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Driver with most wins last season holds off Earnhardt Sr. to take Bud Shootout.
By KEVIN KELLY
© St. Petersburg Times, published February 12, 2001
DAYTONA BEACH -- Tony Stewart didn't flinch.
Even with a win at stake and a rearview mirror filled with the black No. 3 Chevrolet, Stewart kept calm and even let off the gas.
"It is intimidating when you see Dale Earnhardt back there," he said. "But at the same time, I can't quit doing my job. It just means that he's got more tricks in his book than anybody else does there. I had to just pay attention to what he was doing behind me."
And that is where Stewart kept the seven-time Winston Cup champion in the closing moments of the Budweiser Shootout on Sunday at Daytona International Speedway.
The NASCAR driver with the most wins in 2000 -- he won six races in the No. 20 Pontiac -- Stewart took the lead from Earnhardt with two laps remaining and crossed the finish line ahead by 0.145 seconds.
The victory was Pontiac's first in the 23 years of the race for the previous season's pole winners, past winners of the event and a wild-card driver.
"To beat Dale Earnhardt on a restrictor plate track in his own element, where I would call him a specialist -- yeah, it means a lot," Stewart said. "But on the racetrack it didn't matter whether it was him or my teammate (Bobby Labonte) or whoever else."
The race quickened pulses with a record 19 lead changes among seven drivers in 70 laps. It was a far cry from the sleep-inducing affairs last season at Daytona.
"Last year I got out of the car after the Daytona 500 and I was pretty torn up about how the race went," said Earnhardt, who has won the Budweiser Shootout six times. "I made the comment that (NASCAR founder) Bill France Sr. was probably turning over in his grave about that kind of racing. Well, I'd say he'd be jumping up and down this year about this kind of racing."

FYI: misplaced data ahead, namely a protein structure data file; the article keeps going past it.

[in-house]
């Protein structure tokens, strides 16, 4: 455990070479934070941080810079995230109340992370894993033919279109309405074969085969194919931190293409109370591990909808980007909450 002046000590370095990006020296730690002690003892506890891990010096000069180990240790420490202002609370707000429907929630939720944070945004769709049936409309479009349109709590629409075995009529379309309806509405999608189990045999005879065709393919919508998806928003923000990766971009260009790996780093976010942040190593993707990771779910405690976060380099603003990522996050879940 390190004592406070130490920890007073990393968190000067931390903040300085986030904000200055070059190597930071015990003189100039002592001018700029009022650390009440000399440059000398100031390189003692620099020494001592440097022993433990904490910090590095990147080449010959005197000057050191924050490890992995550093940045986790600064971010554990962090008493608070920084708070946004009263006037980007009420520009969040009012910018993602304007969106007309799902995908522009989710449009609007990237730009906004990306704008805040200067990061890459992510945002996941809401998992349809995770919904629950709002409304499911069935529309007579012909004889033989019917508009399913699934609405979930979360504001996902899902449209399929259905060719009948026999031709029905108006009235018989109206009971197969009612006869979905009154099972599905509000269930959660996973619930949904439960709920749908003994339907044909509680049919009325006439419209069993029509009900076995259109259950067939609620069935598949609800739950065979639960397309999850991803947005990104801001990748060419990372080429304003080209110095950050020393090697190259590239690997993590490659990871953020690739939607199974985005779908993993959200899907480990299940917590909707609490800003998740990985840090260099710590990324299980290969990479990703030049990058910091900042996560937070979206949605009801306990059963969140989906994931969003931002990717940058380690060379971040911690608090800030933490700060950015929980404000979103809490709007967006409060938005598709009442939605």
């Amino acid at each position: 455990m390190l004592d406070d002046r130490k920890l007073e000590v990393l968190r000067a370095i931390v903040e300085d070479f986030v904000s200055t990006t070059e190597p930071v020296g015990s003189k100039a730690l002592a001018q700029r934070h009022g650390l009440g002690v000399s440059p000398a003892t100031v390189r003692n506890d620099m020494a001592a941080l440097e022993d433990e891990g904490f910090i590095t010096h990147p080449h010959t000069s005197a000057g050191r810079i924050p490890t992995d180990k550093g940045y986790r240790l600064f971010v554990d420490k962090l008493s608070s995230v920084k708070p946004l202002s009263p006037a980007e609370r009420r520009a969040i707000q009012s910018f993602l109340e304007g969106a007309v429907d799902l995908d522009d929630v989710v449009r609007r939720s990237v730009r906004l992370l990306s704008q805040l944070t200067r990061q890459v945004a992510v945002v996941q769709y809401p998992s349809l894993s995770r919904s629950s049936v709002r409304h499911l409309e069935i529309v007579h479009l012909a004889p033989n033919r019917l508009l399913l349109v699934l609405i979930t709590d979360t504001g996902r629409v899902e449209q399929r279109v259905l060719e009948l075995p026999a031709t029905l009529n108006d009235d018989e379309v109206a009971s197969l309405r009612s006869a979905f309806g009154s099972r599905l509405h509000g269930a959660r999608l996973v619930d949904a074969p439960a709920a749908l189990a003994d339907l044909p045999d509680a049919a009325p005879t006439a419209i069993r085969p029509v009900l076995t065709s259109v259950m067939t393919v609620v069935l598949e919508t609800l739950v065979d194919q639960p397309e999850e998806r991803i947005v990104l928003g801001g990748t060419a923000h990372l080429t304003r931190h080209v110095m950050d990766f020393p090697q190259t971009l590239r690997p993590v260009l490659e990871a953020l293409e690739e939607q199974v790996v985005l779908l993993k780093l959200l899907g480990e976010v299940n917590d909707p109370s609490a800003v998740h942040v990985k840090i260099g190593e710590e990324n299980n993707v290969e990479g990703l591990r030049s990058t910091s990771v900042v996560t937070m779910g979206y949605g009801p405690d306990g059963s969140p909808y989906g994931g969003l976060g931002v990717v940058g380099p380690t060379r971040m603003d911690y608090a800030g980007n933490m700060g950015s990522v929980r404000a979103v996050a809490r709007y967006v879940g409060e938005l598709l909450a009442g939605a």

The competitiveness was due in part to rules NASCAR implemented before the Winston 500 at Talladega Superspeedway in October. The rules, which increased the size of holes in restrictor plates and added a roof strip, were instituted to slow cars on the circuit's longest tracks.
Drivers used the race, lengthened this year from 25 laps, to gain driving experience with the changes.
"I learned a lot about how to maneuver around with these new rules and what's going on," said Rusty Wallace, who finished third. "I think I learned a couple things from Dale, watching him and what he was doing."
Five Fords finished in the top 10.
But that didn't stop Jeff Burton, who was fifth, from expressing concern.
He and Dale Jarrett (fourth) are among those in the Ford camp who believe their cars are at a significant aerodynamic disadvantage. They said they could get to the front Sunday but couldn't stay there.
"I hate to start the year off complaining, but we're just slow," Burton said. "There's not a Ford in the field that had a chance to win, and that's just the way it is. I'm not complaining or whining; that's just the fact."
Four of the top five cars -- Stewart's Pontiac, Earnhardt's Chevrolet, Bill Elliott's Dodge and Wallace's Ford -- were impounded by NASCAR and taken to the Lockheed wind tunnel in Atlanta for testing at 8 this morning.
The cars will be returned to the teams by midnight.
NASCAR president Mike Helton insisted the move did not suggest rules changes will be made before the Daytona 500 on Sunday.
"I don't know if there's a problem there," Helton said. "I think it's too early to tell."
All but three cars were running at the end of the caution-free race.
The lone Dodge, driven by Daytona 500 pole-winner Elliott, was competitive in its first race. The 1988 Winston Cup champion started 13th, was 10th after 20 laps and finished ninth.
"We learned quite a bit," Elliott said. "The biggest thing we needed to do was run this thing and run the whole race. I think we're real encouraged. We've got a pretty good car to work with."
DAYTONA 500: 1 p.m. Sunday, Daytona International Speedway.
TICKETS: Call (904) 253-7223 or check http://www.daytonaintlspeedway.com.
TODAY: Winston Cup, Craftsman Trucks, IROC practice; Winston Cup second-round qualifying.
COMING FRIDAY: The Times' annual auto racing special section,featuring a look at NASCAR's new TV deal.